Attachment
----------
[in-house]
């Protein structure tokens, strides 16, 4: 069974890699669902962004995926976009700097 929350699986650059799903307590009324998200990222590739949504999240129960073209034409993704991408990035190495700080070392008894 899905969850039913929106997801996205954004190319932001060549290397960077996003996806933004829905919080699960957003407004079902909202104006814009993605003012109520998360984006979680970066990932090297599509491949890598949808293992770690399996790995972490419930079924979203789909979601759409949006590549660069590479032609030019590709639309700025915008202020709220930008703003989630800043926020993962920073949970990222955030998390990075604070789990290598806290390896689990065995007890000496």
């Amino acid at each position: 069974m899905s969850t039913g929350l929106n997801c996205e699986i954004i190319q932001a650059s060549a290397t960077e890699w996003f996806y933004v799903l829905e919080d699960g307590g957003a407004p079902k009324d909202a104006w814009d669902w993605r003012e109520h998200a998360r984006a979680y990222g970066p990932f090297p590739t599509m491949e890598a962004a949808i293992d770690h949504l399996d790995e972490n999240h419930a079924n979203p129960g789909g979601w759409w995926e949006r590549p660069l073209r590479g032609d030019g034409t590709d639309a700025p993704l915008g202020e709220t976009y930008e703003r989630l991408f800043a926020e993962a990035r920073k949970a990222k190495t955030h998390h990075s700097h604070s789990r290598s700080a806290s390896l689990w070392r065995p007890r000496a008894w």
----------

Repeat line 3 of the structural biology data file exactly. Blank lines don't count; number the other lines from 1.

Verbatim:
């Amino acid at each position: 069974m899905s969850t039913g929350l929106n997801c996205e699986i954004i190319q932001a650059s060549a290397t960077e890699w996003f996806y933004v799903l829905e919080d699960g307590g957003a407004p079902k009324d909202a104006w814009d669902w993605r003012e109520h998200a998360r984006a979680y990222g970066p990932f090297p590739t599509m491949e890598a962004a949808i293992d770690h949504l399996d790995e972490n999240h419930a079924n979203p129960g789909g979601w759409w995926e949006r590549p660069l073209r590479g032609d030019g034409t590709d639309a700025p993704l915008g202020e709220t976009y930008e703003r989630l991408f800043a926020e993962a990035r920073k949970a990222k190495t955030h998390h990075s700097h604070s789990r290598s700080a806290s390896l689990w070392r065995p007890r000496a008894w």